The Green Globe Certification is an example of a certification mark. The Green Globe International Standard for Sustainable Tourism is a standard that all tourism eco-labels are based on. When a business adheres to the eco-tourism sustainable criteria, such as environmental standards, it is certified and subsequently authorized to apply the trademark. This adds value to the business, while promoting the issue of environment and sustainability within the tourism industry.
Here are a few more examples:
A collective mark refers to a trademark or service mark that identifies members of a union, cooperative, or other collective organization. Collective marks have been used in the tourism industry for marketing purposes, adding value that helps its members compete. This is especially beneficial to small and medium sized enterprises who can work in cooperation, gain awareness, and access new markets, all for a reduced cost.
Logis Hotels & Restaurants, for example, is a federation of enterprises that grouped together to offer a selection of accommodations and food options. They share a commitment to quality, tradition, hospitality and friendliness to create a valued brand of independent hotels and restaurants.
Geographical indications (GI) are signs that point to a specific geographical origin and possess qualities or a reputation that are due to that origin. Geographical indications strengthen tourism in a specific geographic area, either under the region’s umbrella brand or independently.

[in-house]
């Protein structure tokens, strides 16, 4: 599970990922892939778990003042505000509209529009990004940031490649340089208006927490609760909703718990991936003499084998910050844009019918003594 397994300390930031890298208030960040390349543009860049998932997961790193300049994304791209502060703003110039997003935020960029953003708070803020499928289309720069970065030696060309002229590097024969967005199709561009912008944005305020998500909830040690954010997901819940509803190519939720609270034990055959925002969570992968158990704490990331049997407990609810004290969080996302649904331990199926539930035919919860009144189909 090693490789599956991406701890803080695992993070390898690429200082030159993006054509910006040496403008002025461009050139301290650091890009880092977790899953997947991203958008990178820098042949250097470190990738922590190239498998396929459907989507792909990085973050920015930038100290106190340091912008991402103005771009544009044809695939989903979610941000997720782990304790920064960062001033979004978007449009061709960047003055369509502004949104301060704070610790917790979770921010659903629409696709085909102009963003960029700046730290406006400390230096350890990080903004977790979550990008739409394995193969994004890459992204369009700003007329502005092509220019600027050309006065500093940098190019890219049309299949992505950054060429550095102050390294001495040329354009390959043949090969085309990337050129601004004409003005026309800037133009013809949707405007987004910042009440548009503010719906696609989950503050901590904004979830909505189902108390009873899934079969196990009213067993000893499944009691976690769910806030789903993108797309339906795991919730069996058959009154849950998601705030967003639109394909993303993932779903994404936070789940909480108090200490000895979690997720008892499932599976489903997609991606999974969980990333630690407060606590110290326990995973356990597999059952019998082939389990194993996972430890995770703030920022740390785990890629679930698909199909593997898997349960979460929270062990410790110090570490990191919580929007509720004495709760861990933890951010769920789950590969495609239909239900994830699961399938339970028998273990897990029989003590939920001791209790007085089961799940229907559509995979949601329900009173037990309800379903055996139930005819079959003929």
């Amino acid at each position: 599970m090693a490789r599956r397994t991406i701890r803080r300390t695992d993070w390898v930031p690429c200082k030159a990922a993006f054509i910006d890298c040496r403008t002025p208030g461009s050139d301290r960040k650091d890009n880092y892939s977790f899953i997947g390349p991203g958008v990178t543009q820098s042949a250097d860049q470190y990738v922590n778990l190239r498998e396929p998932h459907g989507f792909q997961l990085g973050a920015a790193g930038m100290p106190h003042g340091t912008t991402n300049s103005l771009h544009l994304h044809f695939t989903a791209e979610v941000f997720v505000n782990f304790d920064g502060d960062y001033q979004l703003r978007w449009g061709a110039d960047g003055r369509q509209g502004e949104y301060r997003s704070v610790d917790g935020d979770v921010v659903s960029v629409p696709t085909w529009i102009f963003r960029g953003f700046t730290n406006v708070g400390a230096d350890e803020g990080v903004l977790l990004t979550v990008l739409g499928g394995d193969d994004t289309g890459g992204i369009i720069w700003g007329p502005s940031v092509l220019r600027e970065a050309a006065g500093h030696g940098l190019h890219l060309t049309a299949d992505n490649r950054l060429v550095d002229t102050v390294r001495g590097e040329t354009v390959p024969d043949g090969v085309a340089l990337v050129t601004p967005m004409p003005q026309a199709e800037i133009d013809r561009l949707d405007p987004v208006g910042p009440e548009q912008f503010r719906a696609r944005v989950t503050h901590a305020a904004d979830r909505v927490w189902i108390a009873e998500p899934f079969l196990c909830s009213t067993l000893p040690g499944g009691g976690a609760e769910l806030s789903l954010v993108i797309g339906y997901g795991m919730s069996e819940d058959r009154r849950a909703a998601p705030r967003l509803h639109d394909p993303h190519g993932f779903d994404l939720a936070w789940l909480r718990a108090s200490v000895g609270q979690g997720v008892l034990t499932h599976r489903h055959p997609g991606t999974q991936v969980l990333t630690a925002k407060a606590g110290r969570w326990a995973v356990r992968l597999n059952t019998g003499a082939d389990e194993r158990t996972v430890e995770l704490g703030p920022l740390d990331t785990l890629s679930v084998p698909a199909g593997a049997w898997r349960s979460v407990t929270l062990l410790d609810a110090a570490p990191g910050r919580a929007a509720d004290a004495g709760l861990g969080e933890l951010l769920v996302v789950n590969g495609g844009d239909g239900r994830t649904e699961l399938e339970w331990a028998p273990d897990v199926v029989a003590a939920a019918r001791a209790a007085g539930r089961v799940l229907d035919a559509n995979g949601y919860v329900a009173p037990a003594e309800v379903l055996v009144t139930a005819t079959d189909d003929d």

Agro-tourism around products such as wine is a growing market. For example, visiting a winery and tasting the wine at Napa Valley in California, USA is appealing thanks to the location. In Australia Hilltops region is a geographical indication for wine. See: https://www.ipaustralia.gov.au/trade-marks/understanding-trade-marks/types-trade-marks/certification-trade-mark/geographical#Examples%20of%20GIs.
A special kind of GI is appellation of origin. According to WIPO, it generally consists of a geographical name or a traditional designation used on products which have a specific quality that is essentially due to the geographical location. A known appellation is Bordeaux in France, and it may be used not only for selling wine but for the touristic appeal of travelling through the wineries and tasting Bordeaux wine.
What are other available IP protections?
Design rights - Although they are not used as much, design rights can be used in the tourism industry. Industrial rights protect the shape and form of goods, but can also be applicable to two dimensional products such as textiles, which may prove to be useful in protecting logos.
Copyrights - A logo, when a work of artistic creation, may be protected under copyright law. Copyright is also used as protection for promotional materials that are part of the tourism industry, as well as guide books, articles, website content and other materials.
To create value and a competitive edge, the tourism sector uses intellectual property protection, just like the goods sector.
Trademark protection is an especially important tool in the branding strategy of destinations and enterprises in the tourist industry. Together with other forms of intellectual property, they add to the tourism “product” and its competitiveness. IP rights may prove useful whether the “product” is based on landmark, nature, religion, ecology, food, wine or any other tourist attraction.
Using IP protection helps to safeguard rights, reputation and revenue in the growing tourism sector.
IP infringements today occur or are found online. Wiser Market has the technology and expertise to protect your brand online around the world, resulting in an over 90% success rate.
Is Your Brand protected? Contact us for a FREE brand review